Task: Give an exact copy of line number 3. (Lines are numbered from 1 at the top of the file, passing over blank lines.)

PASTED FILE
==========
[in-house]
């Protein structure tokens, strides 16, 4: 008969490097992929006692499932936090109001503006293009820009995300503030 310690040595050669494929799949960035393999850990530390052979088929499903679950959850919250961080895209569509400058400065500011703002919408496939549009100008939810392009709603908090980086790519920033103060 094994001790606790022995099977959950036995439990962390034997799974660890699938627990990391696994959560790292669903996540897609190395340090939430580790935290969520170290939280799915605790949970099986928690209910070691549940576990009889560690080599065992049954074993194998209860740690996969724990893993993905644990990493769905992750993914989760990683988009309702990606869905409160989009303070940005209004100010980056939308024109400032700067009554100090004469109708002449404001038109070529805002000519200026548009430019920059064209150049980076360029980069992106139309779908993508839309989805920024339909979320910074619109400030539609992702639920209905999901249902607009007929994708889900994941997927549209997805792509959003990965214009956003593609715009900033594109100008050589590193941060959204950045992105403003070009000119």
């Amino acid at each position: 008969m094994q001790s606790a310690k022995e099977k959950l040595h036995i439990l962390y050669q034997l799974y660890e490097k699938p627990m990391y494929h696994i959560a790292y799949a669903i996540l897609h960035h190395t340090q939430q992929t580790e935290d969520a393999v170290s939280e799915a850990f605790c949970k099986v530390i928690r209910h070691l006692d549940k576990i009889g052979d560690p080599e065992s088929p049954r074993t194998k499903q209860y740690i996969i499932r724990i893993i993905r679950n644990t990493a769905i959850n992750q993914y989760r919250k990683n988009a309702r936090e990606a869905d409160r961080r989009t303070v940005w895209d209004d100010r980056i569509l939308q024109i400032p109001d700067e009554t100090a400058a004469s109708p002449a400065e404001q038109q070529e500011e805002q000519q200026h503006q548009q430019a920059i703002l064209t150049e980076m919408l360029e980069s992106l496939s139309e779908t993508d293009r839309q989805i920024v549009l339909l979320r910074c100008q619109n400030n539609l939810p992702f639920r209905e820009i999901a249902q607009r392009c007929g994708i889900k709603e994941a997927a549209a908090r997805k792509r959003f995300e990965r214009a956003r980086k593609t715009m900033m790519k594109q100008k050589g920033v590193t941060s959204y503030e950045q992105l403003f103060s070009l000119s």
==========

């Amino acid at each position: 008969m094994q001790s606790a310690k022995e099977k959950l040595h036995i439990l962390y050669q034997l799974y660890e490097k699938p627990m990391y494929h696994i959560a790292y799949a669903i996540l897609h960035h190395t340090q939430q992929t580790e935290d969520a393999v170290s939280e799915a850990f605790c949970k099986v530390i928690r209910h070691l006692d549940k576990i009889g052979d560690p080599e065992s088929p049954r074993t194998k499903q209860y740690i996969i499932r724990i893993i993905r679950n644990t990493a769905i959850n992750q993914y989760r919250k990683n988009a309702r936090e990606a869905d409160r961080r989009t303070v940005w895209d209004d100010r980056i569509l939308q024109i400032p109001d700067e009554t100090a400058a004469s109708p002449a400065e404001q038109q070529e500011e805002q000519q200026h503006q548009q430019a920059i703002l064209t150049e980076m919408l360029e980069s992106l496939s139309e779908t993508d293009r839309q989805i920024v549009l339909l979320r910074c100008q619109n400030n539609l939810p992702f639920r209905e820009i999901a249902q607009r392009c007929g994708i889900k709603e994941a997927a549209a908090r997805k792509r959003f995300e990965r214009a956003r980086k593609t715009m900033m790519k594109q100008k050589g920033v590193t941060s959204y503030e950045q992105l403003f103060s070009l000119s």